Dollars & Sense
Smart choices for smart truckers
Sometimes all it takes is a few smart choices to make a very big difference.
Hire your Children
If you are self-employed and your children are under age 18, hire them. You can pay them up to $4,700, deduct it from your business, and the children will not pay income tax as long as the child has no other income. You must maintain payment records and file a W-2 for them, but there are no Social Security or Medicare taxes on them.
If they make a deductible IRA contribution, they can earn up to $7,700 without paying income taxes. Be sure payments are reasonable in relation to the work performed and age of the child.
Make Estimated Tax Payments
Many self-employed truckers do not pay their estimated income taxes on a quarterly basis and instead wait until the end of the year. Often they are surprised to find out that they have been charged penalties by the IRS. The point here is that the IRS wants to get their money on a timely basis throughout the year and so they have set up a method of paying estimated taxes four times a year.
If you do not adhere to this schedule, then you are subject to penalties for underpayment of your taxes. If you are unable to pay the full amount set up by your tax preparer, pay as much as you can instead of not paying at all. It is much easier to make payment throughout the year than trying to come up with a lump sum at the end of the year.
Keep Separate Bank Account for Business
If you don't already use a separate bank account for business income and expenses it's time to start. Keeping business and personal finances separated is not a requirement if you're operating as a sole proprietor but it is the smart thing to do. Maintaining a separate account for business is not complicated.
Simply deposit all business income into your business account and pay all business expenses out of the same account. When you need money for personal expenses simply write yourself a check from the business account and deposit to the personal account.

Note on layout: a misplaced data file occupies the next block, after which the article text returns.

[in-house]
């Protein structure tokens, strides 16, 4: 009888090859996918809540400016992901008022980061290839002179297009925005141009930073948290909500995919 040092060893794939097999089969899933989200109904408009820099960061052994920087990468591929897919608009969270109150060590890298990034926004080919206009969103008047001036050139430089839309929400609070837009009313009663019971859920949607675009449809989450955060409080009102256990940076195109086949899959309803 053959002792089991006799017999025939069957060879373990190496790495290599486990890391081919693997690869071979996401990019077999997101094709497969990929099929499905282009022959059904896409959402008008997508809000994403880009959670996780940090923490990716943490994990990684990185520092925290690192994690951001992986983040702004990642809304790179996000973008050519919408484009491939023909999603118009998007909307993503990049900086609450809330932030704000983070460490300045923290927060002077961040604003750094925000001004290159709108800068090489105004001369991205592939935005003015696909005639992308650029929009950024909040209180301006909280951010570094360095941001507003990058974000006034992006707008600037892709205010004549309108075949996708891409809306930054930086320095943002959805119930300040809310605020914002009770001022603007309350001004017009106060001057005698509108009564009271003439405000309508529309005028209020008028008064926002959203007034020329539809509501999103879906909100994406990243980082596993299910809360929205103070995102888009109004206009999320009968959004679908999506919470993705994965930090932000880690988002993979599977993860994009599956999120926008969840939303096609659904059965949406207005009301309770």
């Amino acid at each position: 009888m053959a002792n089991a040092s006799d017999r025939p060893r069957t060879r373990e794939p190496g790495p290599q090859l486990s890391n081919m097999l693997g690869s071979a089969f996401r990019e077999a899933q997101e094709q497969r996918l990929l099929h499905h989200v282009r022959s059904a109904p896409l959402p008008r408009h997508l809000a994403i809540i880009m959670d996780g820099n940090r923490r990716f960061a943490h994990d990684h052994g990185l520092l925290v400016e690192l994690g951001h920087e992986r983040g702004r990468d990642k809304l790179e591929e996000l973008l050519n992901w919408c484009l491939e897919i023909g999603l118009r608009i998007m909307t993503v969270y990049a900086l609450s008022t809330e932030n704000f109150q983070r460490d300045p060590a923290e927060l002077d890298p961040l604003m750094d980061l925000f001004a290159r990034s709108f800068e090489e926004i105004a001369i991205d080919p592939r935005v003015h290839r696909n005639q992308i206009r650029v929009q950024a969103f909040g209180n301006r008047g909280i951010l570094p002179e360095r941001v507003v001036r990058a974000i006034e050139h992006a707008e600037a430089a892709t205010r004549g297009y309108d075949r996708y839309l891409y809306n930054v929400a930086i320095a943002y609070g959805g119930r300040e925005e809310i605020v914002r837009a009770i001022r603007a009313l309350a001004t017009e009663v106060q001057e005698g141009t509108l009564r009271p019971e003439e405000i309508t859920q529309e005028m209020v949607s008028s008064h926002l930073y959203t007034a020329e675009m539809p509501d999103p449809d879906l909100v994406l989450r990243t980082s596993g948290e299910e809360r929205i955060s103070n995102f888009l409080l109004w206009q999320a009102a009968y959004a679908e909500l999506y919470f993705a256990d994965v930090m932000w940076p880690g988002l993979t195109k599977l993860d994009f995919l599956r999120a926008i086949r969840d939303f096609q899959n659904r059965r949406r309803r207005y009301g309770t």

Having a separate business account makes things much easier from a bookkeeping standpoint as well as making review and analysis of expenses much easier. Tip: Request a month end closing date on your business bank statements.
Plan for Retirement
Put away something for retirement even if it's a small amount. You'll get a tax write off as well as investing in your future. You can make IRA contribution or a nondeductible nontaxable ROTH IRA contribution up to $3,000 annually (more if your age 50 or older). For the self-employed there are various other options that may give you even greater deductions.
Resolve IRS Problems
Ignoring your IRS problems is only going to make matters worst. The best thing to do is handle the problem head on. If you haven't filed your taxes in years the first thing to do is get the returns prepared, then get them filed and then payment arrangements can be negotiated for reasonable monthly payments.
The key to getting out of debt with the IRS is to get on a monthly payment program for back taxes while making estimated tax payments on the current years taxes.
Review of what's new in 2003
The percentage deduction for meals is still 65% but the dollar amount increased to $40.00 per day for drivers subject to the DOT hours of service limitations. The percentage of deduction increases 5% every other year on even years until it reaches 80% in 2008.
The percentage of self-employed health insurance that is deductible as an adjustment to income is 100% for 2003.
Standard mileage rate for business use of automobile is .36 cents per mile. Tip: Be sure to keep a written record of all business miles.
This article has been presented by PBS Tax & Bookkeeping Service, a company that has been providing income tax and bookkeeping services to the trucking industry for over a quarter century. Contributions to this article were made by Shasta May, Director Business Development for PBS. If you would like further information, please contact us at 800-697-5153. See our Web Site at www.pbstax.com.
Please remember everyone's financial situation is different. This article does not give and is not intended to give specific accounting and/or tax advice. Please consult with your own tax or accounting professional."